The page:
BEMIDJI -- The Beltrami County Board meeting room was calmer and more organized Tuesday than it was two weeks ago when the subject of refugees came up, but it was no less passionate.
On Jan. 7, the Board of Commissioners voted 3-2 to opt out of the United States Refugee Resettlement Program. Commissioners Craig Gaasvig, Richard Anderson and Jim Lucachick voted in favor of the motion to do so, while Tim Sumner and Reed Olson were against.
The vote took place during a meeting where about 200 people showed up. However, none of those in attendance Jan. 7 were able to speak, as county meetings have open comment periods for only subjects not on the agenda, and the refugee resettlement topic was an agenda item.
Authorized by an executive order by President Donald Trump, the vote gave states and counties the authority to opt in or out of the refugee resettlement program. To opt in, government units would have to formally vote. But for those not wanting to be involved in the program, officials could either take a formal vote like the one on Jan. 7, or take no action, which would be interpreted as declining.
Since the vote on Jan. 7, the action has become temporarily null after an injunction was issued in federal court halting President Trump's order.
Because the topic was not on the agenda at Tuesday's county meeting, 25 individuals in a crowd of about 150 were able to speak about the vote from two weeks ago, with some for and others against it.
Those who were opposed to the decision expressed displeasure with how the previous meeting was held, with some saying it was wrong for Gaasvig, who's serving as the board chair, to have the audience give a show of hands to determine who was for and against accepting refugees. Others who opposed the decision discussed how there was too much misinformation shared in the time leading up to the vote.
Several of those against the vote also shared their own personal stories of how they or their parents either immigrated to the United States, or were refugees themselves.
Those who agreed with the vote, meanwhile, reiterated the county's financial issues and rejected the notion that the decision was based on racism. Additionally, those who were in favor of the vote argued that it shouldn't have been a county agenda item at all, as the executive order allowed an opt out ability by taking no formal action.
"We're fiscally tight, and there's not enough information. Nobody in this community knows how much it costs," Phil Ehlke told the Pioneer on Tuesday. "So, we're not ready. These guys are not racist, they're just trying to do their jobs the best they can and probably didn't anticipate all of this backlash."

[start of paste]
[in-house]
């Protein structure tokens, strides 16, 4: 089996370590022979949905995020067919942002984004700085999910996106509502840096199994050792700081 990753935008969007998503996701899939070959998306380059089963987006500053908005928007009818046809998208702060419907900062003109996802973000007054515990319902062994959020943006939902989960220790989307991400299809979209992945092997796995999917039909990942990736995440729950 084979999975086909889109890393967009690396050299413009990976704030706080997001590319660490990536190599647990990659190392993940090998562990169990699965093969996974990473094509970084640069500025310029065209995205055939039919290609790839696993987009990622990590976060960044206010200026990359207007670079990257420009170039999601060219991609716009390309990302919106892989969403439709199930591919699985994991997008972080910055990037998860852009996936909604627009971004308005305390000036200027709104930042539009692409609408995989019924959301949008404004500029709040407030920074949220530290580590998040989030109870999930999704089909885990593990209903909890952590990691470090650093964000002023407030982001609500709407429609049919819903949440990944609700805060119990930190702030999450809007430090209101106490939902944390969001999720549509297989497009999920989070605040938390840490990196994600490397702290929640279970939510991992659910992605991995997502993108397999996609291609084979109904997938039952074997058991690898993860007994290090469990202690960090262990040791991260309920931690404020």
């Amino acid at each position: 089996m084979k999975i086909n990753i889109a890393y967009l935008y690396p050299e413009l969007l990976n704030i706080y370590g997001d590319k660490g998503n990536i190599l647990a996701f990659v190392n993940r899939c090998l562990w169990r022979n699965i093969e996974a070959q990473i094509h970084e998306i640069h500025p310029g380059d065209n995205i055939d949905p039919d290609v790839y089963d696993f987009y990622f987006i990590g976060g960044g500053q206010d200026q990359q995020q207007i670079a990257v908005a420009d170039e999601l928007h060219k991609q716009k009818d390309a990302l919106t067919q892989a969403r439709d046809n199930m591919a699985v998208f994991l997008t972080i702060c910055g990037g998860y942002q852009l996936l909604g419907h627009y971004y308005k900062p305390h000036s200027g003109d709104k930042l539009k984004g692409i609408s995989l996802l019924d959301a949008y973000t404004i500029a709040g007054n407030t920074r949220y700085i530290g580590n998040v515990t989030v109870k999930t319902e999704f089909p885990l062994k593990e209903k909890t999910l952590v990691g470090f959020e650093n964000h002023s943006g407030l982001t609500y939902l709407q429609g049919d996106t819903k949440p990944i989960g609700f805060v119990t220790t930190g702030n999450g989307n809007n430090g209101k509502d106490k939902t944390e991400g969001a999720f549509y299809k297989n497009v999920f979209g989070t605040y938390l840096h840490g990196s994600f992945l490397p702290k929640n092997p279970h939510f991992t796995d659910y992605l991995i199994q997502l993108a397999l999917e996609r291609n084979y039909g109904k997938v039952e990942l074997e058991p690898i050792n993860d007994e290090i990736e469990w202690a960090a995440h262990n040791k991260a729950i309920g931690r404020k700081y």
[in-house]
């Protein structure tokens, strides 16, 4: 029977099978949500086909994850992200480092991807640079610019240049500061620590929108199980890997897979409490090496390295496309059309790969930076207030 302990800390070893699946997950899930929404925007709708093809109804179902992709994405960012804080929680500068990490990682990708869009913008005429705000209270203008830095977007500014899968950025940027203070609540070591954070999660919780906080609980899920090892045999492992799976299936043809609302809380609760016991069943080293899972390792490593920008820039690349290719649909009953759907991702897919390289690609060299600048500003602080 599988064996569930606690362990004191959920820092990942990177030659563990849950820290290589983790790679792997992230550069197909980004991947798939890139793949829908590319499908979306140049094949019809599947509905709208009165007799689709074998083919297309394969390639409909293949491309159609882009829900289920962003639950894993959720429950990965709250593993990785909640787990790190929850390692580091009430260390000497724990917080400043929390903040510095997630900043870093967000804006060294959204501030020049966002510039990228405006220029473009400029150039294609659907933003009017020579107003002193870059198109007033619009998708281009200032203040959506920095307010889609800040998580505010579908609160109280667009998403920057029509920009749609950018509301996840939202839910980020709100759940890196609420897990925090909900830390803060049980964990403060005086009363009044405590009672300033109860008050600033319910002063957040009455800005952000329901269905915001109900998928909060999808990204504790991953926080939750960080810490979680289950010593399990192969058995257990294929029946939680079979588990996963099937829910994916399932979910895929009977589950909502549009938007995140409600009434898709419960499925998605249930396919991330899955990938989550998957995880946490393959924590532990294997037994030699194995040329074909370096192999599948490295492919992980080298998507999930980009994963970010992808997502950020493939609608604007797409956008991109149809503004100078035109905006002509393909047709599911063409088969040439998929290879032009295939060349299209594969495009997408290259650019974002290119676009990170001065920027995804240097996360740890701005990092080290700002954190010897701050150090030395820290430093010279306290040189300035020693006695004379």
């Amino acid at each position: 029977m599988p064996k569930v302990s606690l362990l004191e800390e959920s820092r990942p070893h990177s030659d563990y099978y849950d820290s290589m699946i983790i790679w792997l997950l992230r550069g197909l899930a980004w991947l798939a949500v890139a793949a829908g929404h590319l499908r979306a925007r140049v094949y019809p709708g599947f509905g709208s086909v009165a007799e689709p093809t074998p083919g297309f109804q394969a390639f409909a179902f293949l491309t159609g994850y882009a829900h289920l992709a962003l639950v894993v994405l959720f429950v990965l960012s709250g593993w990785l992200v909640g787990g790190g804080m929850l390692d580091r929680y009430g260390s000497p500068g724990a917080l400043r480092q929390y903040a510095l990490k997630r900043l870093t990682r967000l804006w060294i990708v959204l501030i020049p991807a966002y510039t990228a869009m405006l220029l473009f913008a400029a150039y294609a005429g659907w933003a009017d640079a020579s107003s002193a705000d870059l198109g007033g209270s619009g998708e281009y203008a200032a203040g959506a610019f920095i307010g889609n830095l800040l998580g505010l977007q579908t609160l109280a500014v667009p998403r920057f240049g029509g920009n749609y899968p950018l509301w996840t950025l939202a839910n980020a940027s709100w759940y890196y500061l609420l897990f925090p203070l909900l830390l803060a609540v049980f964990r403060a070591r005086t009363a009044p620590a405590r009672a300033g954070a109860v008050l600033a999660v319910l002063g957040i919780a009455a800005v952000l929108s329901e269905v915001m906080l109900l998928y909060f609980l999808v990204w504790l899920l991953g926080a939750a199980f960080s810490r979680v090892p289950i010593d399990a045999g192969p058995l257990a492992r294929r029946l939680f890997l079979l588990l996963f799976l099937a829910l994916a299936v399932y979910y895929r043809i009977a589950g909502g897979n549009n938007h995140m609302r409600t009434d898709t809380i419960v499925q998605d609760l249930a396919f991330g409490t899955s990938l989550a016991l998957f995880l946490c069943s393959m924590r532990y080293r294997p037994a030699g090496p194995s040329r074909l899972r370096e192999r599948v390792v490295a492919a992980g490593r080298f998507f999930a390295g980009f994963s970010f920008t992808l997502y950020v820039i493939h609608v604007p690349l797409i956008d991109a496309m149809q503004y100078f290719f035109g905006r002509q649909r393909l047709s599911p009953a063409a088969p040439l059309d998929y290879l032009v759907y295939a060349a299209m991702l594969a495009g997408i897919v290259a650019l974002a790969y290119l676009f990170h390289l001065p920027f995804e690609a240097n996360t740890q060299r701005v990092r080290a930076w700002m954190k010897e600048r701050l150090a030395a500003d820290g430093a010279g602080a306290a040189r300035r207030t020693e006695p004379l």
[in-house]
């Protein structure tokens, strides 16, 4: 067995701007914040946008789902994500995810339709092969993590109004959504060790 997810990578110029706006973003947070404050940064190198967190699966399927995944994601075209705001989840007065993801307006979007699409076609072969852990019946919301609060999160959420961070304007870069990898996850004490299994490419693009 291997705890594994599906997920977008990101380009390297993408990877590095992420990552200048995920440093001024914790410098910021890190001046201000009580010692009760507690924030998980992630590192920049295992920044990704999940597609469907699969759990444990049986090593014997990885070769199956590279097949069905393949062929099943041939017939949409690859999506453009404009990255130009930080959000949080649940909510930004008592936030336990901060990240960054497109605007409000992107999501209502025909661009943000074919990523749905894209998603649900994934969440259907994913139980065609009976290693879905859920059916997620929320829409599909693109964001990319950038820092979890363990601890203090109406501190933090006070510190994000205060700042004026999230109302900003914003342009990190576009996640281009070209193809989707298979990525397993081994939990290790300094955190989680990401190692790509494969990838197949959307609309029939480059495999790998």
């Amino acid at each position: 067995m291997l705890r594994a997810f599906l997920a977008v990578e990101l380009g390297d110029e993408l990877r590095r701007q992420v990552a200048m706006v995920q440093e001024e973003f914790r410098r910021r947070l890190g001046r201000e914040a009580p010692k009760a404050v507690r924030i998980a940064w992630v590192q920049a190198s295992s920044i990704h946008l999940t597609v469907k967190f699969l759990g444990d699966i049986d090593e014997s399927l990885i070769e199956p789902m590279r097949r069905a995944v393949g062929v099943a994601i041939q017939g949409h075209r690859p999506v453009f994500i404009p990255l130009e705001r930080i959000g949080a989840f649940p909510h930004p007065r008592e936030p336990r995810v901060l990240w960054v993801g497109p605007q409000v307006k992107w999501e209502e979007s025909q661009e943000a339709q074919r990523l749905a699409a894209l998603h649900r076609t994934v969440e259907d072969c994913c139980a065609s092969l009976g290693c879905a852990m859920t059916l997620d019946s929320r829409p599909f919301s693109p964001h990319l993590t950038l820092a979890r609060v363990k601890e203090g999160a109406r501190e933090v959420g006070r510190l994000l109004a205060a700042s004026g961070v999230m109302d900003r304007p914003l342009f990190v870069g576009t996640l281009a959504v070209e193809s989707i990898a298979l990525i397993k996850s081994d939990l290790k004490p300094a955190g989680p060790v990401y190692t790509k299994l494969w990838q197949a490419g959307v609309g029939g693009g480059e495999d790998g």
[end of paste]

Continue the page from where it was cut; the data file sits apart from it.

Ehlke, who also spoke to the board directly, said, "This whole thing is unfortunate that it happened in the first place. The vast majority of counties, especially in out-state Minnesota, are not voting on this issue."
The majority of those who approached the commissioners Tuesday, though, were against the Jan. 7 vote. Jean Christensen was one of them.
In the mid-1980s, Christensen worked with Vietnamese teenagers who had been in refugee camps through Lutheran Social Services Minnesota and Lutheran Immigration and Refugee Services.
"I would help them go to school, learn English, become part of the culture and society, and eventually go to college or a trade school," Christensen told the Pioneer after the meeting. "I was very saddened to hear that the young refugee children that I worked with so many years ago might not have been welcome in this community at this time, which is not how they were received then."
Another local resident speaking Tuesday was Colleen Bakken, who argued for the decision to be reversed.
"Compassion. This is the energy that gives courage, wisdom, fortitude and direction to make decisions that will serve this generation, but more importantly, generations to come. If your decisions are made without compassion, what truly is left?" Bakken said to the board. "Compassionate communities can bring the best people together, working to solve any of the other issues. I'm asking you to correct your decision. To do what it takes to set our community's course back on track. We all make mistakes, make this mistake right."
Ernest Joseph Oppegaard-Peltier III, who moved to Bemidji from Grand Forks in 2018, was another resident who spoke Tuesday, and was also one of those in the crowd holding a sign in support of refugees.
"I'm especially proud of the folks who showed up today," Oppegaard-Peltier III said. "It seemed like the majority tonight were in favor of allowing refugees to resettle in the area."